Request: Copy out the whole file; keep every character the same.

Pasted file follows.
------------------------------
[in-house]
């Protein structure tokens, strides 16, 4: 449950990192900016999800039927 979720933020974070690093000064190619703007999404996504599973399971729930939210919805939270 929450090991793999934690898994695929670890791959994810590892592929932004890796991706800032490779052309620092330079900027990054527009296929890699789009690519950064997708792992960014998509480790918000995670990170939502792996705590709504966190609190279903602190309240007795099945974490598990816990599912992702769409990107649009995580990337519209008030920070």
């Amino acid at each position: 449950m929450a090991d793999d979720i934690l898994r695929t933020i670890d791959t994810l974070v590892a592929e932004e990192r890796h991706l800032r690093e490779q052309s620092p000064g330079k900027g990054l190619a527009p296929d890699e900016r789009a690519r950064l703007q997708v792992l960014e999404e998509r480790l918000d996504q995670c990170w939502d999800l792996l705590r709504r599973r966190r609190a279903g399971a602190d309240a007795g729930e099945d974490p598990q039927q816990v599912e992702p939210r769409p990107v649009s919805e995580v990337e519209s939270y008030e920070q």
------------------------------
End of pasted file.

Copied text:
[in-house]
């Protein structure tokens, strides 16, 4: 449950990192900016999800039927 979720933020974070690093000064190619703007999404996504599973399971729930939210919805939270 929450090991793999934690898994695929670890791959994810590892592929932004890796991706800032490779052309620092330079900027990054527009296929890699789009690519950064997708792992960014998509480790918000995670990170939502792996705590709504966190609190279903602190309240007795099945974490598990816990599912992702769409990107649009995580990337519209008030920070």
């Amino acid at each position: 449950m929450a090991d793999d979720i934690l898994r695929t933020i670890d791959t994810l974070v590892a592929e932004e990192r890796h991706l800032r690093e490779q052309s620092p000064g330079k900027g990054l190619a527009p296929d890699e900016r789009a690519r950064l703007q997708v792992l960014e999404e998509r480790l918000d996504q995670c990170w939502d999800l792996l705590r709504r599973r966190r609190a279903g399971a602190d309240a007795g729930e099945d974490p598990q039927q816990v599912e992702p939210r769409p990107v649009s919805e995580v990337e519209s939270y008030e920070q």